Ubu Roi (Barbican Theatre)
Cheek By Jowl's explosive production presses all the right buttons
More than 100 years since it first came to the stage and almost caused a riot, Alfred Jarry's savage and ridiculous comedy is still laugh-out-loud funny and in Cheek By Jowl's accomplished hands absurd, surreal and constantly surprising.
A parody of Macbeth, it tells the story of Pa Ubu who is convinced by his power-hungry wife to kill the King of Poland and take his crown. He becomes a despot driven by greed to raise taxes and kill all manner of people. There's a revolution, all-out war, an avenging crown prince and even some torture.
All of this happens, in this production, in the muted creams of an up-market Parisian flat. We start with a middle class modern day couple and their son as they prepare for a dinner party. Suddenly, the lights flash green and it's all jerky movements and spasms across the stage – Walking Dead zombies meet Reagan from The Exorcist (without the head spinning).
This physicality makes this production a joy to watch. The cast use the stage as a playground - leaping about, climbing over furniture and crawling across the floor - and all of this is matched by an equally impressive vocal range, particularly from Camille Cayol as Mère Ubu whose keening hysteria is perfectly balanced against her drunken slurs and authoritative voice on high.
The undoubted star of the show is Christopher Grégoire in the title role. His slide from gracious host to crazed, hobbling despot (and sometimes back again) is superb and he's an engaging presence with perfect comic timing.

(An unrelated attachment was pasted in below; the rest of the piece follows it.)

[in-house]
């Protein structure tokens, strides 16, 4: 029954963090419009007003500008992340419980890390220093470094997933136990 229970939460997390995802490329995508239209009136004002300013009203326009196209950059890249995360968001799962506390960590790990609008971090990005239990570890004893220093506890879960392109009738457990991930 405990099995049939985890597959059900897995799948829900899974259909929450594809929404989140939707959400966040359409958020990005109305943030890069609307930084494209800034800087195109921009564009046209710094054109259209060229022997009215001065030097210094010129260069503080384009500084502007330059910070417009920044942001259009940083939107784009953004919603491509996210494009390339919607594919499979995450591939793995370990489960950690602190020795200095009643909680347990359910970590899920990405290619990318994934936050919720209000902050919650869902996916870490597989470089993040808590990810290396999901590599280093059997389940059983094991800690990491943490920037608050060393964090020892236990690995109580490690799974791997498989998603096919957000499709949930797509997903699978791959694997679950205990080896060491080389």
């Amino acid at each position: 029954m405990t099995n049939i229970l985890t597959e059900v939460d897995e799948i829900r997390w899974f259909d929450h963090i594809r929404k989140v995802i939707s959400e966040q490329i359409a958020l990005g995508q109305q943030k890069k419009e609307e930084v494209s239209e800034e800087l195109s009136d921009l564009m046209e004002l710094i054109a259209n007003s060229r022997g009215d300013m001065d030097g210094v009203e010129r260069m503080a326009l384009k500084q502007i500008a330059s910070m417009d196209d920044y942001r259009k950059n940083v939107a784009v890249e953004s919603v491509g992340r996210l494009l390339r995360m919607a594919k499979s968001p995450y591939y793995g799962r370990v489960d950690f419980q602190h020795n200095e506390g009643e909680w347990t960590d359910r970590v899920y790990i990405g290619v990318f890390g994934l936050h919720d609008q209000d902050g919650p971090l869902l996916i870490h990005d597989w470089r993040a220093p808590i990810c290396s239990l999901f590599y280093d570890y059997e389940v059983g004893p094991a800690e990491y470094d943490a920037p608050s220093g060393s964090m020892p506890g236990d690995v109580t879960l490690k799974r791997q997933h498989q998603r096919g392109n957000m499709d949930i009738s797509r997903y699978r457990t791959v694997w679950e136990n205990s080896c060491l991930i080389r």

The use of a video camera to project some of the onstage action onto the back wall of the set not only adds a smart nod to technology and its use in theatre but also allows the action to take place under a table and still be seen by all - another example of the clever use of set and space throughout this production. More importantly however, zooming in on one of the more intimate moments between Mère and Pa Ubu, we're given an up-close look at a usually secret moment.
This isn't simply voyeurism - although there is rather a lot of licking – it's an enforced look at people at their most primal and it is this vision that is at the heart of the piece. Food is thrown, toilet brushes are used as weapons, a lampshade as a crown and tin foil as riches but there is beneath this ridiculousness an exploration of very real, very human, violence and passion.
This production does justice to the mad-cap, boundry-pushing Ubu that Jarry created and while it might not cause a riotous response it won't for a minute leave you cold – love it or hate it, you won't sit on the fence.